In November, 2010 Sea otter (Enhydra lutris) have been spotted swimming in the new stream channel constructed in the lagoon area of Redwood Creek.[8]


Muir Woods, part of the Golden Gate National Recreation Area, is a park which caters to pedestrians, as parking of vehicles is only allowed at the very entrance. Hiking trails vary in the level of difficulty and distance. Picnicking, camping and pets are not permitted.



There are no camping or lodging facilities in the Muir Woods. The Monument is a day-use area only. There are camping facilities in the adjacent Mount Tamalpais State Park.

Comfort facilities


Aramark Cafe and Gift Shop – deli food items and souvenirs. Also has a permanent display of historic photographs. 1.5 miles (2.4 km) of paved, wheelchair accessible trails

Interpretive facilities

Visitors Center with permanent and changing exhibits. Also contains a gift shop.


Hiking and biking

The monument has a number of paved walking trails (Trail Map) where visitors can get a close look at the magnificent giants. Other unpaved walking trails lead up the hills to connect with trails outside of the Monument boundaries.

Bicycles are only allowed on fire roads.

Athletic Events

The annual Dipsea Race, a footrace which goes between Mill Valley and Stinson Beach, passes through Muir Woods on the second Sunday in June. The Double Dipsea, later in June and the Quad Dipsea, in November, follow the same course.

Ranger-led activities

Ranger-led walks on a number of different topics, including discussions on the watershed, wildflowers, and tidepools are held on weekends. Moonlight walks are held on nights with a full moon. Reservations are required for the moonlight walks.

Special events are held for the summer and winter solstices.


Weddings are allowed in the Monument with a proper permit.

Web References:


  1. "Muir Woods Tour Manual – 2008". National Park Service. Retrieved 2009-01-19.
  2. Bolsinger, Charles L.; Waddell, Karen L. (1993). Area of old-growth forests in California, Oregon, and Washington. United States Forest Service, Pacific Northwest Research Station. Resource Bulletin PNW-RB-197.
  3. Muir Woods (1930), includes letters to and from President Roosevelt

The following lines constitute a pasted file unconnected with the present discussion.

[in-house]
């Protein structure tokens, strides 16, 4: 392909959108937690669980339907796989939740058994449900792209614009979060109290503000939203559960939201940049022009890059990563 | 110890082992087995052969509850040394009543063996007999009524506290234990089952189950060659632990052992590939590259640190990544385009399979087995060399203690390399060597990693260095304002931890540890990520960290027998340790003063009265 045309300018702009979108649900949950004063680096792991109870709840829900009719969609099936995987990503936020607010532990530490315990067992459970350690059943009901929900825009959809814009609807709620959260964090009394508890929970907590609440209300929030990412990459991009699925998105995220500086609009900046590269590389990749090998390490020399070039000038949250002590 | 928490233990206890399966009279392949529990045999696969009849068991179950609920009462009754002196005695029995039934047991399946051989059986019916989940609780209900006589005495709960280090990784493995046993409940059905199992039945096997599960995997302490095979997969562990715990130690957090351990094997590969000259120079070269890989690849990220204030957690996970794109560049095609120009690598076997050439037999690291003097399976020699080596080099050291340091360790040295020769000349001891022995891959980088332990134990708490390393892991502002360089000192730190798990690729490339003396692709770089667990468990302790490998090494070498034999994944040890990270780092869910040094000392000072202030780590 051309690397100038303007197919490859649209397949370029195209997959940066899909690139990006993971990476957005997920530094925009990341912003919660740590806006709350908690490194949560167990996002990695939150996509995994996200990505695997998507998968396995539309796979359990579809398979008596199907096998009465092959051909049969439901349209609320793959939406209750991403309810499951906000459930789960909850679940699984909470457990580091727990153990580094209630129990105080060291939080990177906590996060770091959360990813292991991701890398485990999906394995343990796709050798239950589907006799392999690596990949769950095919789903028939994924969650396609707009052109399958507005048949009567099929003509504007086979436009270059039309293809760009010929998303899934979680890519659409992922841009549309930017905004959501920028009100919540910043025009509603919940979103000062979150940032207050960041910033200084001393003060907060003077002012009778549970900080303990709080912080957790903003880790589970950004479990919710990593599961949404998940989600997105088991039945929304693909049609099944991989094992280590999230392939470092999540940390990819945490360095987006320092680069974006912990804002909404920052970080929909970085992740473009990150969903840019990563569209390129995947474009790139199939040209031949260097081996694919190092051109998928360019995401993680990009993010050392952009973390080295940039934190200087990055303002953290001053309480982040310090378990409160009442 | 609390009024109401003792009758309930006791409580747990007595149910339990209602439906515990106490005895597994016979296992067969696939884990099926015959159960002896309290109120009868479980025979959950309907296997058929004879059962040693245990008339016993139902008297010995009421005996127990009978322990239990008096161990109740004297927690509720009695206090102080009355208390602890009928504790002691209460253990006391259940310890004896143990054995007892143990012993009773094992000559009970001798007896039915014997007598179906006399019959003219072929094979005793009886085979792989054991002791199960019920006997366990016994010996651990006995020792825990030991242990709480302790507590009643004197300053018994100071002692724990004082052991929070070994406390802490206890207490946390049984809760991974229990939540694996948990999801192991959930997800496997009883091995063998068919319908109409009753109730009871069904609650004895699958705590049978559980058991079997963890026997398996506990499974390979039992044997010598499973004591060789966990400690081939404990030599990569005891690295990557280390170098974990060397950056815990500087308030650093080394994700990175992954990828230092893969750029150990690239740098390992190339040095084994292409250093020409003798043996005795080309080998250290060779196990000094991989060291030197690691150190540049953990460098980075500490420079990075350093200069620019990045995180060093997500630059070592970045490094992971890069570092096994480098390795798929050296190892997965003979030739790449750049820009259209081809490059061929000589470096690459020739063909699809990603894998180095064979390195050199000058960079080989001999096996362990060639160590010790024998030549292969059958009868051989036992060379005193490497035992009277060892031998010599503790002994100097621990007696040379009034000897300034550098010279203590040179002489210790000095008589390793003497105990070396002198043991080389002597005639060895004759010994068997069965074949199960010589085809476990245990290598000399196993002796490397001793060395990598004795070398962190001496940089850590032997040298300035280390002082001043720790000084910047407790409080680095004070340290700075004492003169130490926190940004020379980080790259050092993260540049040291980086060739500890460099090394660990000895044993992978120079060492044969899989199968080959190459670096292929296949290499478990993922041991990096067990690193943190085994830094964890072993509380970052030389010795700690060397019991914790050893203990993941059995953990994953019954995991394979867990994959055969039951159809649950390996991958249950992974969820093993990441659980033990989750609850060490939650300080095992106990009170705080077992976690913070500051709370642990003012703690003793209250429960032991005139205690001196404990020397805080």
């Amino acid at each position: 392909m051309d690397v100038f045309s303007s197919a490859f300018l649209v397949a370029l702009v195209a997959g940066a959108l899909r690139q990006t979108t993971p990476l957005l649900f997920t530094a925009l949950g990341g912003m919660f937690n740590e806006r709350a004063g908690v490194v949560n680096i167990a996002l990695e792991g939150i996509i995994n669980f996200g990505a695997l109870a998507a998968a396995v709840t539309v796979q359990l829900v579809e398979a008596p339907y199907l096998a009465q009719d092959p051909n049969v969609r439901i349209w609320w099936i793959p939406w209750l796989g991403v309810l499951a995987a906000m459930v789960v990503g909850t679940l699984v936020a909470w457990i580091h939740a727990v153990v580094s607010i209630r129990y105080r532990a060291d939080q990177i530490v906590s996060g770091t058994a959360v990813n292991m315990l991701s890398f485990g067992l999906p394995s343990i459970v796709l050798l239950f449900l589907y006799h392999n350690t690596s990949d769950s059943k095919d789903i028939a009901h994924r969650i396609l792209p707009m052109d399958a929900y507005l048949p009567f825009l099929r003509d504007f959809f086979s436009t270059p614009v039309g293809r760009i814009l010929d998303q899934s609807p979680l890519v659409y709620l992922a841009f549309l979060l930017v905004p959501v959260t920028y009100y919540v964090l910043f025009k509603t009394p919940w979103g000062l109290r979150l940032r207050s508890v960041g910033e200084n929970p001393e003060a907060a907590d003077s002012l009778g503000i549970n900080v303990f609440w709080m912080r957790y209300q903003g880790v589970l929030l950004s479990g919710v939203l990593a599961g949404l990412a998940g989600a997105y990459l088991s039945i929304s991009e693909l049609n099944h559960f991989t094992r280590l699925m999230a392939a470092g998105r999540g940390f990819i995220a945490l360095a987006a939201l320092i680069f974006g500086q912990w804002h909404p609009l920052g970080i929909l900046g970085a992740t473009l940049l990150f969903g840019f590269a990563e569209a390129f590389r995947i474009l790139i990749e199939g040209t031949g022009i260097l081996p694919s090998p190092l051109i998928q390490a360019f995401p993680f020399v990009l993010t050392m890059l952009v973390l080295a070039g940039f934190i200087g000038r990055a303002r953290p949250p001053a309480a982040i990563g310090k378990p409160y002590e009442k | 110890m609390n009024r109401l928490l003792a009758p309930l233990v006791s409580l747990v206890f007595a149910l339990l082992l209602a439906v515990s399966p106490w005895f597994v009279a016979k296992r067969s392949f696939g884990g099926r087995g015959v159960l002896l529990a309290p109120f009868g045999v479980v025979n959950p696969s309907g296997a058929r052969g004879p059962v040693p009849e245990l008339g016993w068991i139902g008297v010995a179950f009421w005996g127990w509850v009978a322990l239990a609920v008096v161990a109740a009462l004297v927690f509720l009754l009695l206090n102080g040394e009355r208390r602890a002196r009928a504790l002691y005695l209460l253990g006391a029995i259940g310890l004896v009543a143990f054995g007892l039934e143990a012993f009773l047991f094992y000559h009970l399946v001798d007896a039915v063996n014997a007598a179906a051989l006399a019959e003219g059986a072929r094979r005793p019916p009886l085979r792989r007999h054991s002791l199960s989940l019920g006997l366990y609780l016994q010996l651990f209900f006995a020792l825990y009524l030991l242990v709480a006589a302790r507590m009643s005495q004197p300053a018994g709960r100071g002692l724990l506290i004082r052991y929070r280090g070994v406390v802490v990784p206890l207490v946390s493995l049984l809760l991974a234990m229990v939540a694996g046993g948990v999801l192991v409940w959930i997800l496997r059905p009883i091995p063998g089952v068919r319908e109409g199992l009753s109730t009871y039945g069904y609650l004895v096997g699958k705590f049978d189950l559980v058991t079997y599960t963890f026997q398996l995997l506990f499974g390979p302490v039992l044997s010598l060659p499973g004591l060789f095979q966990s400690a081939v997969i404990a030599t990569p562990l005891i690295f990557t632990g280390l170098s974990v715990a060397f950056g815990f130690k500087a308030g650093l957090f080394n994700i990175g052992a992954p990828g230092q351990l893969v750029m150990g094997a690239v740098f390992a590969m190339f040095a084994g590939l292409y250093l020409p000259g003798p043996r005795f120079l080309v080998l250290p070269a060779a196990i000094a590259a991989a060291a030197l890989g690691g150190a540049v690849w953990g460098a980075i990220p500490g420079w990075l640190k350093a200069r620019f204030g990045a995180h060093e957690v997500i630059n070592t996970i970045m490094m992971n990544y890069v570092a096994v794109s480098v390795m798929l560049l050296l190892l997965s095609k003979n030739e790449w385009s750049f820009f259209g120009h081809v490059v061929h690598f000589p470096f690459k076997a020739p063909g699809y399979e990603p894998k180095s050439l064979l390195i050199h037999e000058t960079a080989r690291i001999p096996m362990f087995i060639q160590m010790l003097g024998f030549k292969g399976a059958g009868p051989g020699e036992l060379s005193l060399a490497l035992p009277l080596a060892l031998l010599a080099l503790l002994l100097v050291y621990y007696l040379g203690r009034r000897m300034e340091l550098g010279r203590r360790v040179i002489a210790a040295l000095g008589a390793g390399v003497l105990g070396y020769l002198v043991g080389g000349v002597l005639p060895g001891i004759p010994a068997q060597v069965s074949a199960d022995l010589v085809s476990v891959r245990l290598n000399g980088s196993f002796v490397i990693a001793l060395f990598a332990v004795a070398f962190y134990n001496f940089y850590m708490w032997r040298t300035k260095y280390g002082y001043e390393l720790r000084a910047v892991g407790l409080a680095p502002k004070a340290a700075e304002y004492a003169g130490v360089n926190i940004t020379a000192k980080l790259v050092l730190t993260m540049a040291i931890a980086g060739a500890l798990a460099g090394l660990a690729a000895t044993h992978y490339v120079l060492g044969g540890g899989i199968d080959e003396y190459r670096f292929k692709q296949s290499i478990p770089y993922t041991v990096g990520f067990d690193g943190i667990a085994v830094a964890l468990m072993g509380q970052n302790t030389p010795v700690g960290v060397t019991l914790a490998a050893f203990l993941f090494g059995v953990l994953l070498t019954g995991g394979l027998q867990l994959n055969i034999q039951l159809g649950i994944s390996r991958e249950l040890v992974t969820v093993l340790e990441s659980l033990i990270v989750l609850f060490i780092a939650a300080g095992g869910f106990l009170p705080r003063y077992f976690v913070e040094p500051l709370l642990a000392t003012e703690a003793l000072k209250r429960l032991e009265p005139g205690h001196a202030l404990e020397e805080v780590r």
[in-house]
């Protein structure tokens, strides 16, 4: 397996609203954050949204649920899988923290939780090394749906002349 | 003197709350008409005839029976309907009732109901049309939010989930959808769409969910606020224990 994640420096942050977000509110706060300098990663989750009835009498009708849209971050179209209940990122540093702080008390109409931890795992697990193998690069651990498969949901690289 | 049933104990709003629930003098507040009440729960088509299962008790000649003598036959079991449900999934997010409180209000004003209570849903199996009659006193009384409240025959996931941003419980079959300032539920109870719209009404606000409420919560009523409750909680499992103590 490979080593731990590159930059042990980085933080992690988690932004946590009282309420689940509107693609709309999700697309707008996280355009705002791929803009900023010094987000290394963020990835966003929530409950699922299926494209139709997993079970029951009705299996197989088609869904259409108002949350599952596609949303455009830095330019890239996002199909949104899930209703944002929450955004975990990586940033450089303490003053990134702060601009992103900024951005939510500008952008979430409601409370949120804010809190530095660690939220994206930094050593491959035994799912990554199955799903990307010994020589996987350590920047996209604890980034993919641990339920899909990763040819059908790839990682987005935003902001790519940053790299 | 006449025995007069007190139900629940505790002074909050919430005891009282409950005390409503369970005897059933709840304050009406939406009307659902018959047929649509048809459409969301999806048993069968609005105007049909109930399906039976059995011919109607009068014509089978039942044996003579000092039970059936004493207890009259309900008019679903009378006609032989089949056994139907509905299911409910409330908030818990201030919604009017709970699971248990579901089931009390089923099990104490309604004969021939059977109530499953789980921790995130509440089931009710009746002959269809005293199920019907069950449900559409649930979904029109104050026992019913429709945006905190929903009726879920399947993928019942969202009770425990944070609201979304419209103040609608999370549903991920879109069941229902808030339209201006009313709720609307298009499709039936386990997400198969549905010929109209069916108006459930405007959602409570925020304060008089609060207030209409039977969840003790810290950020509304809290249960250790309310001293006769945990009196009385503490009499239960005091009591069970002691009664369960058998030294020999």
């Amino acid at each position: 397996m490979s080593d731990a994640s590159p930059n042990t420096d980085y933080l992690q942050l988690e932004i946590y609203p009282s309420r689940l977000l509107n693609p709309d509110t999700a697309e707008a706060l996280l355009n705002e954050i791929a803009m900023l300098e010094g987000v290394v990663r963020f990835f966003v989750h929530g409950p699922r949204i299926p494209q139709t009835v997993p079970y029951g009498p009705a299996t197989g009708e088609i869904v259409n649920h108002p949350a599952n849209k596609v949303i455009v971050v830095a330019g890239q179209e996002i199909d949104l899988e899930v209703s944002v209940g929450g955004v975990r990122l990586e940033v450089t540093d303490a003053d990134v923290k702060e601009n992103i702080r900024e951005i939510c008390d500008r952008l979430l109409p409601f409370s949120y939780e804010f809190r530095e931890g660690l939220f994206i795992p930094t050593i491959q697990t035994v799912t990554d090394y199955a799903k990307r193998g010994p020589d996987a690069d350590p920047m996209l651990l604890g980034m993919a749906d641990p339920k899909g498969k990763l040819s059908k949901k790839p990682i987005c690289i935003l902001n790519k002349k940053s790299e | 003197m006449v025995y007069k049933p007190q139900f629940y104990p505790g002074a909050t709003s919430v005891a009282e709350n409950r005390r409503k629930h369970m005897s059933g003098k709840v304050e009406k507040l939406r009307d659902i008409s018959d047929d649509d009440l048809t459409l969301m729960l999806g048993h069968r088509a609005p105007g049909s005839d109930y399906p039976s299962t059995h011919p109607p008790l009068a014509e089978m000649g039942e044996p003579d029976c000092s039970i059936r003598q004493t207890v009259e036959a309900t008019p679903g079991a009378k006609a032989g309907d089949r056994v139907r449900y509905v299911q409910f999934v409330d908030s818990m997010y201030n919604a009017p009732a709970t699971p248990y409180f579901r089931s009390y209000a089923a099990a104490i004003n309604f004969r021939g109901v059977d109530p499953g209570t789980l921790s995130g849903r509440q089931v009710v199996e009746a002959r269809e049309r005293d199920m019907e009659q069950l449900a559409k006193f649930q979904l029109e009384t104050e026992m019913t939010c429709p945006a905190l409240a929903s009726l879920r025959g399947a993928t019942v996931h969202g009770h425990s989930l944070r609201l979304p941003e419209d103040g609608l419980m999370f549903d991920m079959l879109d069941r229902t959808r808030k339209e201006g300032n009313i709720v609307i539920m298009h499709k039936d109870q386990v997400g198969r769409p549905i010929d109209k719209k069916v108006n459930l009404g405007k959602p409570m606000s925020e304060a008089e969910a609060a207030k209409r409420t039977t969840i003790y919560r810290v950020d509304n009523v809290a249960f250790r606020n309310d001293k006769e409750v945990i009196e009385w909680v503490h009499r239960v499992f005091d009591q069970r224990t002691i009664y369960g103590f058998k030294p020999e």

4. "National Register Information System". National Register of Historic Places. National Park Service. 2009-03-13.
  6. (2008) Long-term coho salmon and steelhead trout monitoring in coastal Marin County 2007: annual monitoring progress report. Natural Resource Technical Report NPS/SFAN/NRTR—2009/269. Fort Collins, Colorado: National Park Service. (Report). Retrieved Jan. 5, 2010.
  7. Michelle O'Herron (August 2009). "Coho Salmon Monitoring in Redwood Creek, Inventory and Monitoring Program Research Project Summary". National Park Service. Retrieved Jan. 5, 2009.
  8. a b Peter Fimrite (2010-11-12). "Marin creek being restored to bring back coho". San Francisco Chronicle. Retrieved 2010-11-14.
  9. [ 2010-2011 Coho and Steelhead Spawner Survey Summary]. National Park Service. (Report). Retrieved 2011-05-15.
  10. Mark Prado (Jan. 2, 2010). "Marin's coho salmon on the brink of extinction". Marin Independent Journal. Retrieved Jan. 12, 2010.
  11. Donna Whitmarsh (Jan. 2010). "California Coho Salmon In Dire Straits, New Report Predicts Collapse". Bay Nature. Retrieved Jan. 12, 2010.
  12. The Birds of Muir Woods National Monument. Muir Woods National Monument – Birds, U.S. National Park Service. Last updated on September 2001. Accessed 2010-08-09.
  13. Muir Woods National Monument (Official Map & Guide). National Parks Service. Retrieved 2010-06-29.

asisbiz website qrcode x100

If you love photography as much as we do please help!
A small donation can go a long way allowing us to make this site even better !!
If you have any additional historical information about any of the photo's featured on our website please email me so we can add more information.
This webpage was updated September 06, 2014

 Editor for Asisbiz: Matthew Laird Acred
Please help us to improve these articles with any additional information or photo's, if you should encounter any broken links or display errors :-(